Your working day, if it is typical, may well provide you with several reminders that time and cost are critical factors to manage. To be profitable, we must be competitive; to be competitive, we must constantly monitor costs and timescales. But do you occasionally hear a distant high-pitched tinkling noise that you’re fairly sure isn’t just an unattended mobile phone? It might be a triangle.
Human beings – especially the English – seem programmed to use the weather as a metaphor, and the recession has been no exception. You’re probably as tired of hearing about stormy weather and ill winds as you are of travelling in the real thing. Although there are no bonus points for collecting the set, the missing cliché is the one about battening down the hatches.
But it’s not one to dismiss. Last week’s news coverage included updates from the OECD on growth forecasts. The anticipated growth rate for the UK for 2010 has risen to 1.2% – recession is ending, at least by its dictionary definition. The OECD expects unemployment to continue to rise throughout 2010 and possibly into 2011, albeit at a slower rate. Here are the opening words of the OECD’s Economic Outlook No 86:
We seem to mention driving quite a bit here (the jury may refer to Exhibit A and Exhibit B). Partly this is just irony – I can drive, but by and large don’t – but I suspect the larger part is explained by the power of metaphor. Metaphors help us grasp something by explaining it terms of something we already understand. And driving is an interesting ‘human beings in the work environment/mindset’ metaphor: we each have some degree of autonomy, but our progress is ultimately determined by complex patterns of interplay. And, of course, by the outcomes of the work of road and town planners (the HR of personal transportation?) Our little accidents can affect more than just ourselves: we’ve mentioned airbags before, and I wasn’t expecting to mention them twice, but I found a blind spot that might be worth sharing …
Judging by his post on 5 Skills for Career Success, Indian blogger Gautam Ghosh values ideas. Always a positive sign. We picked up on one of his ideas – essentially, why don’t HR make themselves redundant – in an earlier posting here, because we liked the emphasis on direct line management involvement in recruitment, mentoring, development (and more) that it implicitly promoted. Maybe the world really is getting smaller, but we seem to have remotely synchronised our metaphorical songsheets on another topic.
Marcus du Sautoy recently presented a fascinating edition of Horizon, looking at consciousness – when do human beings become self-aware, how can consciousness be measured, monitored, recorded and so on. One of the classic tests for identifying its emergence – placing a toddler with a stick-on spot on its face in front of a mirror and seeing if it notices the spot and tries to remove it – shows that we typically achieve self-awareness somewhere between the ages of 18 and 24 months. So it’s just some of us who need another couple of decades then …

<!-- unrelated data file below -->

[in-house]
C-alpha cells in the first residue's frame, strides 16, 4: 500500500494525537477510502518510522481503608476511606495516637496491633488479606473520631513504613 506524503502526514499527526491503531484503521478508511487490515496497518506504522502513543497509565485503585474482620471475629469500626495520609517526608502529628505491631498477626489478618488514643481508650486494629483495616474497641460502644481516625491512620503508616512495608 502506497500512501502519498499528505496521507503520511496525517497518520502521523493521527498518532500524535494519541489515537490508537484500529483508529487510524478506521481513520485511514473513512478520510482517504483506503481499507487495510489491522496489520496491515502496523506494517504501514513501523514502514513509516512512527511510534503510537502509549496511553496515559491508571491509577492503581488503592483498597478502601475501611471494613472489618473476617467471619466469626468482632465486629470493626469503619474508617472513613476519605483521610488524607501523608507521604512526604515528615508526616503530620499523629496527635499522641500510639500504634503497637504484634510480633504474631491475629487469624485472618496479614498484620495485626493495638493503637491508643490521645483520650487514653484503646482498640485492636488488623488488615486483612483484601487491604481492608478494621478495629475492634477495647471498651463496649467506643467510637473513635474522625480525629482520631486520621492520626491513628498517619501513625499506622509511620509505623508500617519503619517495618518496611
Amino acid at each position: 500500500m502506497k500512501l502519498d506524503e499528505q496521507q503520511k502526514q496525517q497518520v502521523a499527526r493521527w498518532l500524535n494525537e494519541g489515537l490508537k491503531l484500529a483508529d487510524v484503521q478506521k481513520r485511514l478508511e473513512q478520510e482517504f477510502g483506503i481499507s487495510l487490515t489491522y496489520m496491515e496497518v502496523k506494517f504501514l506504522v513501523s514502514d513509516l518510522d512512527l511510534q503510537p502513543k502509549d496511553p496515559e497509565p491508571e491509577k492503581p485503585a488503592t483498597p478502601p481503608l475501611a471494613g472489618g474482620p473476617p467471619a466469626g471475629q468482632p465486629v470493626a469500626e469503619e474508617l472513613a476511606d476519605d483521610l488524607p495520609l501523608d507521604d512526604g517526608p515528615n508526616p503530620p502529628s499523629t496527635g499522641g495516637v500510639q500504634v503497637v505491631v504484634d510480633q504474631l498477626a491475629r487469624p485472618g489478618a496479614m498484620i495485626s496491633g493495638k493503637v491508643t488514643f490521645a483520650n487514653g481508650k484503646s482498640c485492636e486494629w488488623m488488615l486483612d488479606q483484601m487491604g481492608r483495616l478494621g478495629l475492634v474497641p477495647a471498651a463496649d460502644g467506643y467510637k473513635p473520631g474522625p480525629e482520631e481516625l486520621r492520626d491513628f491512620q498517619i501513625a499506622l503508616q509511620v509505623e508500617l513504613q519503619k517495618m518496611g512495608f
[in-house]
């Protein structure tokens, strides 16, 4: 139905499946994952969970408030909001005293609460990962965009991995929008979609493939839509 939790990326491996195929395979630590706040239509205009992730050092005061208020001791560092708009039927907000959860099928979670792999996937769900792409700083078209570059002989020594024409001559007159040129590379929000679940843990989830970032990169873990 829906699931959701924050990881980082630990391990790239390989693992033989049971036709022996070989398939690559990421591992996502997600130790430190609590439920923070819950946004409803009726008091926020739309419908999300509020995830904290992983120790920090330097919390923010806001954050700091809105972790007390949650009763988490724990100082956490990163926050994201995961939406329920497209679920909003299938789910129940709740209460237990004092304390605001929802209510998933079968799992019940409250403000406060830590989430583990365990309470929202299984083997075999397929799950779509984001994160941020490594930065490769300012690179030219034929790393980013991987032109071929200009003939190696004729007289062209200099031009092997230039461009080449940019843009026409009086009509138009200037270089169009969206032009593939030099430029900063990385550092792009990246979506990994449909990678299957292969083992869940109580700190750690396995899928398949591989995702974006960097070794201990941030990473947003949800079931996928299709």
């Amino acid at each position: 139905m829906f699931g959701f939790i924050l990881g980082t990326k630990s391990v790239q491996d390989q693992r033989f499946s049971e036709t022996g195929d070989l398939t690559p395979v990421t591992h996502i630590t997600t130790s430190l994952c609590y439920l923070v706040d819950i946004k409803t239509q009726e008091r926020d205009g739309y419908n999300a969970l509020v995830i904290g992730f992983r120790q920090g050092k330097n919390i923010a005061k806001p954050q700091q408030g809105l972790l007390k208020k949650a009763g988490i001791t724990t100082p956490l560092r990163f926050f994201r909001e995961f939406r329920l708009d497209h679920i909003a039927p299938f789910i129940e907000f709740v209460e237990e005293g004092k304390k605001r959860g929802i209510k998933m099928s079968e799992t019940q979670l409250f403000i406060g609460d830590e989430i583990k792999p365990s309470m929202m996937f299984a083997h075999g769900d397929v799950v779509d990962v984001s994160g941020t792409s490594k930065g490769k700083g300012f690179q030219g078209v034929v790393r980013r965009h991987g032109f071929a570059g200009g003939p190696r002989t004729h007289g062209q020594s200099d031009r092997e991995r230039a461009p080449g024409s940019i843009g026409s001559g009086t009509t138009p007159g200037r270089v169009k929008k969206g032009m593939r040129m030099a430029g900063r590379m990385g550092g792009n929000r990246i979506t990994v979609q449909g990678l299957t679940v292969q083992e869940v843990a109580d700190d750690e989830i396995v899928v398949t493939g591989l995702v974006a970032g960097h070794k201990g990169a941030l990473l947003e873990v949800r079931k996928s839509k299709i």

Let me start by stating that I don’t read management books. No, really: I don’t! I find the time that’s needed to plough through page after page of theory, models and narrative too precious: I tend to be easily distracted by a more instantly rewarding activity. Don’t get me wrong: I am very passionate about the work I do in helping leaders and teams to be better at managing the relationships that are key to their success. But I have known for a long time that I have a strong activist pragmatist learning style: I prefer my models and approaches to be packaged with a discussion in a few slides.
Fancy another “Who am I?” game? At 13, he was filing his own tax returns and earning more than his teachers – and flirting with shop-lifting. He has no computer or calculator in his office, which is rented, small and unpretentious. He’s self-confessed as hopeless with technology, thinks Mr Market is often crazy or psychotic. He has a website, but it doesn’t run to images. He likes burgers, coke and t-bone steaks, and eats in the same restaurant most days. He learned the ukulele to woo his first wife, who later found his second wife for him – and persuaded her to move in with him when she moved out. Without divorcing him. He thinks ‘risk comes from not knowing what you’re doing’ and he’s against borrowing. He tasks his daughter with buying hail-damaged cars because they’re cheaper, and drives them till she tells him they’re embarrassing. Getting warm anyone?
Why, when everybody knows that leadership and management development (LMD) is unlikely to produce measurable improvement in workplace performance, do CEOs spend more than $40bn pa on it?
Robert Terry argues that there are five conspirators in The Great Leadership and Management Development Conspiracy – participants, training providers, training buyers, line managers, and organisations – each providing mute endorsement for the others. And each serving to perpetuate an untenable squandering of scarce organisational resources.
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